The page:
Missionary Roles Doodling

Doodling a bit with the role of Missionaries. I am generally unhappy with most common definitions for missionaries. Many of the definitions seem to do little more than promote a certain bias, rather than inform. Unfortunately, because my way of thinking about missionaries, and missions generally, is rather broad, my view of both terms can apply to pretty much everything. That is a problem, I suppose, so I guess I would like to show missionaries in four stages (or roles) as talked about in Perspectives of the World Christian Movement.

Missions Roles

One option is that missionaries serve where the church IS NOT.  In this case, the missionary role is that of a PIONEER. The goal is then for the church to transition from not existing to being existent in that context.

If the church exists, the question shifts from IS versus IS NOT, to HAS or HAS NOT. The question is one of whether the church has matured to the point that it is a ministering effectively. The missionary is more like a PARENT, and helping to guide the church towards being fully ministering– self-governing, self-supporting, and self-propagating (and perhaps working towards self-theologizing). The church is moving towards being fully COMPETENT. We see, for example, Paul pioneering the church in Philippi in Acts, and then sending a letter to encourage and guide them towards greater maturity years later.

If the church is fully functioning, there may still be areas of structural concerns that the local church CANNOT handle in terms of ministry. These can include: Bible translation, radio ministry, orphanages, medical services or other things that the local church lacks resources to do. In such a case, the  missionary serves as a PARTNER with local churches, providing structures and services, the local church could benefit from in fulfilling its mission, but at this point CANNOT. However, the goal is that these structures, skills, and resources from the missionaries move over to the local churches so that they have ownership of these structures in doing ministry.

If all of these questions are answered positively, the end result is that the missionary and the church both have a role as PARTICIPANTs in ministry.

Additional thoughts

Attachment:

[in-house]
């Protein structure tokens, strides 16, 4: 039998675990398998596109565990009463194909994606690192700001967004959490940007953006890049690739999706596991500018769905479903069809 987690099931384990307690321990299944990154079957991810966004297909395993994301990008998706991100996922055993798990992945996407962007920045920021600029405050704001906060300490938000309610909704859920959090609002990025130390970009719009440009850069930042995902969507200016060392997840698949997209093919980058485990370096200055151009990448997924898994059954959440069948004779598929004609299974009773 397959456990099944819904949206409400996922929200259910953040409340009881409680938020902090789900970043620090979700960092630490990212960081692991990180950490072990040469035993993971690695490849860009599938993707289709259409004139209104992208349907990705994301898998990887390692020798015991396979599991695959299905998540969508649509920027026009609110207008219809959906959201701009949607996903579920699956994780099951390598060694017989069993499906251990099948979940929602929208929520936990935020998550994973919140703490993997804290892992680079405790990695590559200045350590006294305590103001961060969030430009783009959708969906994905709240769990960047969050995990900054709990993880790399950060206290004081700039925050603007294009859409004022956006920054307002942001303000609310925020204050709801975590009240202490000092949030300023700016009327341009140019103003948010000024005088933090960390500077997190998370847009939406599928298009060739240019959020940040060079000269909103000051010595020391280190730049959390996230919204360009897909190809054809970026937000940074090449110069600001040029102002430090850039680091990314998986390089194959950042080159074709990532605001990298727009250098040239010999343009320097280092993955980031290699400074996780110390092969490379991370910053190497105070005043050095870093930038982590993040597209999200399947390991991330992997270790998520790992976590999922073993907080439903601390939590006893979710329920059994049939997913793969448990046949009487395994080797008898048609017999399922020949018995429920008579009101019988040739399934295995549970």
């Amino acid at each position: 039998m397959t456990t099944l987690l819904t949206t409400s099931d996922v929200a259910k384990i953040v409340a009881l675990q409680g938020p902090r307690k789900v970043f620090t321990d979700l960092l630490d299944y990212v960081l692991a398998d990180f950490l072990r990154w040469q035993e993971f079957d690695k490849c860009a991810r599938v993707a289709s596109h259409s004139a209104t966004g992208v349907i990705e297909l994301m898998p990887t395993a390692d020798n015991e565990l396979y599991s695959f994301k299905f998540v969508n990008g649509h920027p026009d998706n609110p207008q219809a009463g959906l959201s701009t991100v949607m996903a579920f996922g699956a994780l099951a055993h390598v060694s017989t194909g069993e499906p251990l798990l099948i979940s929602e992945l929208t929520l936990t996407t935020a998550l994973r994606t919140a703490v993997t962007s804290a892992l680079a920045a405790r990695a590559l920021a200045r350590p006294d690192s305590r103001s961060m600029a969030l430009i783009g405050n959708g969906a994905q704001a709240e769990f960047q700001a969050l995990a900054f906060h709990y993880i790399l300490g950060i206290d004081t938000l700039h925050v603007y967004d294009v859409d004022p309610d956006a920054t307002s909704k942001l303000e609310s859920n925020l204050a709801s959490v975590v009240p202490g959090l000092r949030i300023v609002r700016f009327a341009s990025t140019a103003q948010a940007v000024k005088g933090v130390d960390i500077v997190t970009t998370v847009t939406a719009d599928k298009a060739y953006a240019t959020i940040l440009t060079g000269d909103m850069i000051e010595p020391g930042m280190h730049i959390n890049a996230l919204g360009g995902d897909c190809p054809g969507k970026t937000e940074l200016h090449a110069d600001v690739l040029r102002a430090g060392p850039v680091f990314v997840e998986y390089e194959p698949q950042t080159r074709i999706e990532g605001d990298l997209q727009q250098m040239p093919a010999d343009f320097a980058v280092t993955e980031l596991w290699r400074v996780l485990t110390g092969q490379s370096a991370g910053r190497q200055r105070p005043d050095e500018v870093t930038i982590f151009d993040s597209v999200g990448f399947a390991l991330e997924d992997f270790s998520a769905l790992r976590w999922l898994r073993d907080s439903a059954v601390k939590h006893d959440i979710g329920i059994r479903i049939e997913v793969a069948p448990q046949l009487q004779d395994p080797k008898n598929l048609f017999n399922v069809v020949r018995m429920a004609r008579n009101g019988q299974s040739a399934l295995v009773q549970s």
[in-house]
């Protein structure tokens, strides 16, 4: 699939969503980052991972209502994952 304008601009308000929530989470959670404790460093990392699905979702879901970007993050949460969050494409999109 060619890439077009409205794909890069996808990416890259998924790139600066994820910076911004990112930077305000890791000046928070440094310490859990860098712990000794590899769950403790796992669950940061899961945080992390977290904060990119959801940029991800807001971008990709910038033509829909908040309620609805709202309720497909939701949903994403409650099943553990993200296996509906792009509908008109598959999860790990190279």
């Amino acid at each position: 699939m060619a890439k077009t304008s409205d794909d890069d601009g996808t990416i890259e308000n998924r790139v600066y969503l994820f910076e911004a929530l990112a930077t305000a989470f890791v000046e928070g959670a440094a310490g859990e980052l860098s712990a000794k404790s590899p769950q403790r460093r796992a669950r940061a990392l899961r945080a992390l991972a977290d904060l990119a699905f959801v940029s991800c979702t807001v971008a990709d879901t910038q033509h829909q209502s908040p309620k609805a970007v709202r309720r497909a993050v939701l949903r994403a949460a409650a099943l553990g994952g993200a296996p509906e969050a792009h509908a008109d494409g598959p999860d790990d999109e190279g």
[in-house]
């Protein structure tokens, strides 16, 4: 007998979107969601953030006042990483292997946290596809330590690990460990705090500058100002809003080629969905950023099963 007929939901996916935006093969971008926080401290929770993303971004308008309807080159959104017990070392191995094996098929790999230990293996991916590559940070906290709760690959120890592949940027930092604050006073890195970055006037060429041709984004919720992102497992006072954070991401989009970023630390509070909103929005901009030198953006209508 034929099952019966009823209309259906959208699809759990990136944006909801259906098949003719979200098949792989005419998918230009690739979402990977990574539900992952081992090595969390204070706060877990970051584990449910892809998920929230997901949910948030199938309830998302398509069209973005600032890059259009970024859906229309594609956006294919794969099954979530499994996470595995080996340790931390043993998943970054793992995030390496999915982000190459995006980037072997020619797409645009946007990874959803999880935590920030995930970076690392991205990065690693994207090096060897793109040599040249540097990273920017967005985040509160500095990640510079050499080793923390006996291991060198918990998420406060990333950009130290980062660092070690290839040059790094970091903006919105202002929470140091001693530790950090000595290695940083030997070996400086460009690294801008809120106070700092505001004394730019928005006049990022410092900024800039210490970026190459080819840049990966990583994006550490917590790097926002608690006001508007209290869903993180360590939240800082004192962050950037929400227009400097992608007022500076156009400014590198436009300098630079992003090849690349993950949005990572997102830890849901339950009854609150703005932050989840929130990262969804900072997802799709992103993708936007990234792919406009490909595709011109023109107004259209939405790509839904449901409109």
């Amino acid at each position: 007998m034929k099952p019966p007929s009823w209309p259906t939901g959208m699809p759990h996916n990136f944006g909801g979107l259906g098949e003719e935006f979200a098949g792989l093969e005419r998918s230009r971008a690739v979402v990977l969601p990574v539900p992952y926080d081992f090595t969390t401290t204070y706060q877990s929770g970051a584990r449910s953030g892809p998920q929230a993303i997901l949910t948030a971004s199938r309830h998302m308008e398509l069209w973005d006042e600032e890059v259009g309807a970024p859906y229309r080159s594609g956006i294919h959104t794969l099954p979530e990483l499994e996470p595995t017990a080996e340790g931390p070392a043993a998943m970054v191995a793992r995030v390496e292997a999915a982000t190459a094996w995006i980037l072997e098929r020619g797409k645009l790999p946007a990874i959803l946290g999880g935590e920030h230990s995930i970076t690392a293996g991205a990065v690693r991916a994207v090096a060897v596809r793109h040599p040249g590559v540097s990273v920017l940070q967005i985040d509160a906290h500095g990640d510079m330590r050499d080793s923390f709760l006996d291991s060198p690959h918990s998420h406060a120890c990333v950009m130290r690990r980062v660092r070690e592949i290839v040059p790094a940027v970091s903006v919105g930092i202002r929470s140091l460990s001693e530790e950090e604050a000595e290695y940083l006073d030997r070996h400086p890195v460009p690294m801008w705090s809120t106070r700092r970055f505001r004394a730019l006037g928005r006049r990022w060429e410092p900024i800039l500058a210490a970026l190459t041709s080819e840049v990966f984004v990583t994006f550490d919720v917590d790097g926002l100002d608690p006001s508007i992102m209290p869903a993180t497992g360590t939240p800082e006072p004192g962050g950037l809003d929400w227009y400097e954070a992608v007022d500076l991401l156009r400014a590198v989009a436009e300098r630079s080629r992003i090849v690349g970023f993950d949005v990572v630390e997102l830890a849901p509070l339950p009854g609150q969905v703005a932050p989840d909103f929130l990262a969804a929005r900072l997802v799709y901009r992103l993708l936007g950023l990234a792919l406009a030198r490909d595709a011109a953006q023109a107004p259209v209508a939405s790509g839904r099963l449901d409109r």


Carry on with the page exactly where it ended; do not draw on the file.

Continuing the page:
• Looking at the diagram a bit more, a few things to note. As one moves towards the right, the role of the missionary gets lower. This doesn’t mean he (or she) becomes less valuable… but DOES become less necessary. Where there is not church, there needs to be a messenger… a sent out one… a missionary. Where a church exists, it may be beneficial to have outside discipling… but not critical. If the church is mature, it may be helped by specialized ministries in parachurch (sodality) structures… but may do fine without them. In the final stage, missionaries and the local churches work together as fully equal partners/participants in God’s work. Ideally, there is gain in the interaction, but of the four roles, it is the least necessary.
  • The process is then of one where the importance of the missionary decreases, as the capacity of the local church increases– reducing the capacity gap between them. Having this happen faster rather than slower is a good thing so as to minimize a stagnation in dependency on the missionary.
  • It is hard to say which missionary should be the most common. Arguments could be made for each one.Consider below.

Pioneers are the most critical so they would seem to need to be the most common. However, there are less and less TRULY unreached locations, and lightly reached locations can often be more effectively reached through young churches with new believers.

Parenting could be argued should be the most common since it still plays a critical role as the muscle of transforming newly pioneered churches into self-replicating churches. Church planting movements are driven by young churches that have been parented/mentored by these missionaries. Since there are many more lightly reached areas that have churches that need to be parented towards self-replication, there should, perhaps be more of these. On the other hand, the process from left right on the diagram should be fairly rapid to avoid stagnation or dependency, so arguably the number of missionaries here should be less because the time in this process should be less.

Partnering could be argued as requiring the most, since it is often a much longer term process. Many local churches cannot handle structures like Christian radio stations, medical ministries, orphanages and the like… and many of them will not be able to do so for many years. As such, as there are potentially many such sodality structures that may have to exist under missionary control for a long time, maybe there should be more missionaries in this category. On the other hand, since they are generally less necessary, perhaps they should be limited to encourage more towards Pioneering and Parenting roles. Additionally, while the partnering stage can last longer than Pioneering and Parenting, there is a tendency for missionaries to be unwilling to let go, so perhaps keeping the numbers down would discourage this.